Cavalry Charger

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Cast iron helps too. Took me a long time to figure out why everyone who tried my recipes said they never tasted the same when they made them. Turns out it's because I use the same cast iron skillet for everything.
I heard mention of a cast iron skillet only recently ... I wonder what it is about them that makes the difference?
 

Shannon Wolf

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I heard mention of a cast iron skillet only recently ... I wonder what it is about them that makes the difference?
I think it's the seasoning. There is no chemicals, the nonstick is from repeated use. The older the pan, the better the seasoning generally. My skillet is roughly 4 generations old to the best of my knowledge. My understanding is that my paternal Great Grandmother gave it to my Grandmother as a wedding gift, She gave it to my Father and bio mom on their marriage, and my father gave it to me a few years ago. If I have to scrub it, I do it with salt. Like my father taught me I never use shortening to season it. I use lard or reserved bacon fat. I use the same methods to resurrect the rusted relics I find at the flea market. I have a chainmail scrubber and wire brush I use to remove most of the rust, wash it thoroughly , then grease it, and toss it in a 500 degree oven for as long as you can stand it. I normally open up the house wide cause it smokes and smells. An hour normally does it well.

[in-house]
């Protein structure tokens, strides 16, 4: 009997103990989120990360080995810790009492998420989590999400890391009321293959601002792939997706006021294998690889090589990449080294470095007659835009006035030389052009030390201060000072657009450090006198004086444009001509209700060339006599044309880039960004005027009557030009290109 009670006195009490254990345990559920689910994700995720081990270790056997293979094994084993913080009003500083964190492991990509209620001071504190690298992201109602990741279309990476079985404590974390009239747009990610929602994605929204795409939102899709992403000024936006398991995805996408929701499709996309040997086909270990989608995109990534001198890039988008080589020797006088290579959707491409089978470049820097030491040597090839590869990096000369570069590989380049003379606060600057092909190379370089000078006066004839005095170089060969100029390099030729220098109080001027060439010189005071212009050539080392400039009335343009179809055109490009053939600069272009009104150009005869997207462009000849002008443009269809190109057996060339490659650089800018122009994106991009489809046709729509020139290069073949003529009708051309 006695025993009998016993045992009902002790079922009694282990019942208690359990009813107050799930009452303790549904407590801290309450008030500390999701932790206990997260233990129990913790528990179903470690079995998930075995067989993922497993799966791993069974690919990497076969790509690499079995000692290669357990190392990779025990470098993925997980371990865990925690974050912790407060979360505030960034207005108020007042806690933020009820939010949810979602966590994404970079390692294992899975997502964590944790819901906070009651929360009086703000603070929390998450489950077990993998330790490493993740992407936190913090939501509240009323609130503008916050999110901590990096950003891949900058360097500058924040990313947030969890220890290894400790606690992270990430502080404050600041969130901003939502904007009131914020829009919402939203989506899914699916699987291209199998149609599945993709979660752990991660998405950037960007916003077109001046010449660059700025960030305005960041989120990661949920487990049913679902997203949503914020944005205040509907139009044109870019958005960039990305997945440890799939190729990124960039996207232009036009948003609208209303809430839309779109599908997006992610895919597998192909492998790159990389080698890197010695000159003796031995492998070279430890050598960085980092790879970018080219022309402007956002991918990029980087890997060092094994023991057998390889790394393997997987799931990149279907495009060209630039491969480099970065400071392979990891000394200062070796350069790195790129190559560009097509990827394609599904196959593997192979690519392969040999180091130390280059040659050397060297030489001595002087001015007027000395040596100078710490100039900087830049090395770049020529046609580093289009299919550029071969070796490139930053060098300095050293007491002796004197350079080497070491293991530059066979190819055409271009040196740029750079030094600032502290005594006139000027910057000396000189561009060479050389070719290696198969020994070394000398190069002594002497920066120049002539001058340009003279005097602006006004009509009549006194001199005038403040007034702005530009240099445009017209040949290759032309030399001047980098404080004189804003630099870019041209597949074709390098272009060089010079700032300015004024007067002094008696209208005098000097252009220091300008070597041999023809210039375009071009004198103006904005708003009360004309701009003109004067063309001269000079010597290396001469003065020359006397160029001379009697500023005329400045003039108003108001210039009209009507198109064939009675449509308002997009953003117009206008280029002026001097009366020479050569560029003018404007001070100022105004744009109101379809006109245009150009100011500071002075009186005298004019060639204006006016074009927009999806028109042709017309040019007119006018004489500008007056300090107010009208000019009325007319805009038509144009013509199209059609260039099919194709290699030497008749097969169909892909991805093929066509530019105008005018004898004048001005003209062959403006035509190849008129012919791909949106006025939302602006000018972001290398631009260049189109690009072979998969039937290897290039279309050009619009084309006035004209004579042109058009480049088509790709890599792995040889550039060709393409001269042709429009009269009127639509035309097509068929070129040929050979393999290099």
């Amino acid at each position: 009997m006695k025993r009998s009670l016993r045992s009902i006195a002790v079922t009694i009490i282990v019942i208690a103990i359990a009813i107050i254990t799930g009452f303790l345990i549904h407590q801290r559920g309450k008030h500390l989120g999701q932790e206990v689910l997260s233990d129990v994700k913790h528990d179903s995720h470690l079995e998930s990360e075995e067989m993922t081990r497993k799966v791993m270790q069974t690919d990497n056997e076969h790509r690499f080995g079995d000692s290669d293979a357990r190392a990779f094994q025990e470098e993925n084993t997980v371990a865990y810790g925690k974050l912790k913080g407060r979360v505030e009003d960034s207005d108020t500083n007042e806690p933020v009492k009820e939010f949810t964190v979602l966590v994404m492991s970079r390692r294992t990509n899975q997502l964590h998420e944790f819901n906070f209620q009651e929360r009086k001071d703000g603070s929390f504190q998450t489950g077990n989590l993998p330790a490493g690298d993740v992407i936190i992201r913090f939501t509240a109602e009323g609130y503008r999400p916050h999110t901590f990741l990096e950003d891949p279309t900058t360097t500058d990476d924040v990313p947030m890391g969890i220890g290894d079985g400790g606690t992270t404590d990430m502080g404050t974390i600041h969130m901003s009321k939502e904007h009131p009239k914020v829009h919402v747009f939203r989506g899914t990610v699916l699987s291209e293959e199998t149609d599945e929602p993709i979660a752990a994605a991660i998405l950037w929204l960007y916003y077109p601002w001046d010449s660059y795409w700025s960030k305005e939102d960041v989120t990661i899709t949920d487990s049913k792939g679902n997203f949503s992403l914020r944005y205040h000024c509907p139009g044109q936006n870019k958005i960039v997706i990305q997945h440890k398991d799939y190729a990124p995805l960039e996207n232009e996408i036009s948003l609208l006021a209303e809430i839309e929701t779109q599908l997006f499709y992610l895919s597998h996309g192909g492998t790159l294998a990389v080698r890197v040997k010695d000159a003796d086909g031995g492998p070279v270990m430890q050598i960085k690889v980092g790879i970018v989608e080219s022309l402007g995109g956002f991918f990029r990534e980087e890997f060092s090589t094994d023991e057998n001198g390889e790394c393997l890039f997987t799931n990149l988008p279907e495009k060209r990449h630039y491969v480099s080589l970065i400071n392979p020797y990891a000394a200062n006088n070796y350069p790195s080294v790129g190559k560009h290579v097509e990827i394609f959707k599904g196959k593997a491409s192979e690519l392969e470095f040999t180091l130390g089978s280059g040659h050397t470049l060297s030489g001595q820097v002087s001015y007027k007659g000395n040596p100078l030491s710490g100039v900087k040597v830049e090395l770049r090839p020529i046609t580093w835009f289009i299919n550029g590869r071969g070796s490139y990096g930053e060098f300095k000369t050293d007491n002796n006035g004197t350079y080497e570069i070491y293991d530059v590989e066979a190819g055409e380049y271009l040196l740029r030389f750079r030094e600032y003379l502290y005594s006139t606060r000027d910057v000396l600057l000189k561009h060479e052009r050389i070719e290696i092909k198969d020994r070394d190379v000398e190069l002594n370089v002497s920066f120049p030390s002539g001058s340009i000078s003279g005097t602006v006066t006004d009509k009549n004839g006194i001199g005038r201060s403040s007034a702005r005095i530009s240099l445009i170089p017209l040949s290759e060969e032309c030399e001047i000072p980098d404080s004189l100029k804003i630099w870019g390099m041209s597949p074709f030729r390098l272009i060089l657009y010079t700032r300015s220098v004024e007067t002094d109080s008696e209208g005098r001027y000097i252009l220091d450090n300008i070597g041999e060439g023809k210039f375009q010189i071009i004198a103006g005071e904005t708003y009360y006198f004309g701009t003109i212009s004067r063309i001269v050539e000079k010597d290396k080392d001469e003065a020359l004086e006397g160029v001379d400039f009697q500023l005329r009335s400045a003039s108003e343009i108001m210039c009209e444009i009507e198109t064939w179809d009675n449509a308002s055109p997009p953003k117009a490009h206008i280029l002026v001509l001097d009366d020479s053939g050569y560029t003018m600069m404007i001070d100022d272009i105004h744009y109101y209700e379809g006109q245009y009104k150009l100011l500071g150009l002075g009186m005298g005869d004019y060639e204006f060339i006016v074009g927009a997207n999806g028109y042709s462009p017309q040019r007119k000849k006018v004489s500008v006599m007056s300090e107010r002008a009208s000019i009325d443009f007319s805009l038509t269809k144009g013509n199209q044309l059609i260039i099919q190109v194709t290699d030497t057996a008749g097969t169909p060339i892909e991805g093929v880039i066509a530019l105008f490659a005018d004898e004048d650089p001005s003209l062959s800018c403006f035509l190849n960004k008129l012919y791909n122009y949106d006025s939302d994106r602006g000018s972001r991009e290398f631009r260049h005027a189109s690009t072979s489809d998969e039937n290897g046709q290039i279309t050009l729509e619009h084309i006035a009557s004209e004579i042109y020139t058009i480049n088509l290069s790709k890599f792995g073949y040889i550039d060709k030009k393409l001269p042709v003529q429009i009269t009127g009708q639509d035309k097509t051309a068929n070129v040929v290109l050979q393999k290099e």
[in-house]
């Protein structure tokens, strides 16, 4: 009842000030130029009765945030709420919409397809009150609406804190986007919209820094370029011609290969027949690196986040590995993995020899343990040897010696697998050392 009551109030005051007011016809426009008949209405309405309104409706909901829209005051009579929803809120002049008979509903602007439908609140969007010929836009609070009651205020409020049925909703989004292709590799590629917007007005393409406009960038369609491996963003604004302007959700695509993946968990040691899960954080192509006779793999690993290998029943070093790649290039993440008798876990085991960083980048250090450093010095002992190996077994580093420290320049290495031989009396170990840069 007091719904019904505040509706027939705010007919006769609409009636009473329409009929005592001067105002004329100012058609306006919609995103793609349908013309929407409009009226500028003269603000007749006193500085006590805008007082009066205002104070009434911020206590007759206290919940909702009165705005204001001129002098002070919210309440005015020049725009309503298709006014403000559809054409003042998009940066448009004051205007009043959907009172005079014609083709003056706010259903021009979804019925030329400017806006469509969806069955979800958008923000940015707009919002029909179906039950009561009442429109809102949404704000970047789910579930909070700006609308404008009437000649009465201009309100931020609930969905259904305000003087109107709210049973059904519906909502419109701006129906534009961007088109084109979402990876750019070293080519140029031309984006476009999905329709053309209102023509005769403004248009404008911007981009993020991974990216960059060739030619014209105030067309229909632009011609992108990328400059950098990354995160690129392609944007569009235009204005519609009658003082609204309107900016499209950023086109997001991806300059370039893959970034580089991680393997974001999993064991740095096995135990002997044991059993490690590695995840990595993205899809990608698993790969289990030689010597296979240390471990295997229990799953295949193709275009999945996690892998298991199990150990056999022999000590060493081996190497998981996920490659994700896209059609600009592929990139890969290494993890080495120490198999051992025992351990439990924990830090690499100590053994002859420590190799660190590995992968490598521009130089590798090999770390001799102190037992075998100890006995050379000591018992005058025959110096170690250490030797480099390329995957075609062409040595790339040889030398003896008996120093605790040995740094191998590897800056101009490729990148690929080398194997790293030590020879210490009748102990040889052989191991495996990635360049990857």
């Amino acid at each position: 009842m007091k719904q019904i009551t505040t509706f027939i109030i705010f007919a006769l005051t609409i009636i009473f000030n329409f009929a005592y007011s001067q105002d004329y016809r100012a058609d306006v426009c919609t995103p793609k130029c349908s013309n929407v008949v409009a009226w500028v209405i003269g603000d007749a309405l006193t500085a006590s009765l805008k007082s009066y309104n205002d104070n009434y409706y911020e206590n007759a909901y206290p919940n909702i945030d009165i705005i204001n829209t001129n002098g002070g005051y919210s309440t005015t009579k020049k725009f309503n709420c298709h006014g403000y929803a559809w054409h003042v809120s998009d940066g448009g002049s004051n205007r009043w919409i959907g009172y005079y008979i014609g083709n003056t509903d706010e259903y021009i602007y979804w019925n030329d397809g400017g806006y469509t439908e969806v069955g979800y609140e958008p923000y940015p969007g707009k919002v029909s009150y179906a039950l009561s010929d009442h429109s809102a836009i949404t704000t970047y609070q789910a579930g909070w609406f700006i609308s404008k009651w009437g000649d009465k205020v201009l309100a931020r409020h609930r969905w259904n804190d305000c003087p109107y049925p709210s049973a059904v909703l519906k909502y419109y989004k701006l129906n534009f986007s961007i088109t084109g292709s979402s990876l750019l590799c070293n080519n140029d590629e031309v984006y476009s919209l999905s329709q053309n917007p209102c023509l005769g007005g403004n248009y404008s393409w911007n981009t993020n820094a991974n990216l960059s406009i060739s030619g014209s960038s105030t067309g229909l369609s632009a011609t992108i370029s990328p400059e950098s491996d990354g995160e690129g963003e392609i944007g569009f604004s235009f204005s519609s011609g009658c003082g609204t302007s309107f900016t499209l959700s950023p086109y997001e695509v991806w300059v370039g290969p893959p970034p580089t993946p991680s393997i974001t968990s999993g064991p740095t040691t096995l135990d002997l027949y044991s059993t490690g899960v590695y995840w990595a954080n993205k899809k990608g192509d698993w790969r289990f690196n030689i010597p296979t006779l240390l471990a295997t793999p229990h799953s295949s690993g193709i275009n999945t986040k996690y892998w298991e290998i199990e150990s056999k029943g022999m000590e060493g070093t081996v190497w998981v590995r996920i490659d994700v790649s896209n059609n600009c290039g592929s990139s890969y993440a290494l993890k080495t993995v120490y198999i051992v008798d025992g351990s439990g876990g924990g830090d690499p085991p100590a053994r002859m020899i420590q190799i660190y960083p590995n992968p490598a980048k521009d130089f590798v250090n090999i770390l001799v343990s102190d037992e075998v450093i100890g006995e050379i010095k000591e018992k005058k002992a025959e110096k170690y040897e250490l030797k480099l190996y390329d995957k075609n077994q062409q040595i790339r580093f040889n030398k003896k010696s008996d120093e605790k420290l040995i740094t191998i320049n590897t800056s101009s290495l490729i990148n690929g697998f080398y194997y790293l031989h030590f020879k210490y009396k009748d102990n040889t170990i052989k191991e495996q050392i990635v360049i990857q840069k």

Lampasas Bill

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I imagine black-eyed peas would also be considered "field peas." They're a big favorite here in Texas, and, I presume, throughout the South. It wouldn't be a proper new year's day without a pot of black-eyed peas for luck in the coming year. Probably a custom spread by the slaves.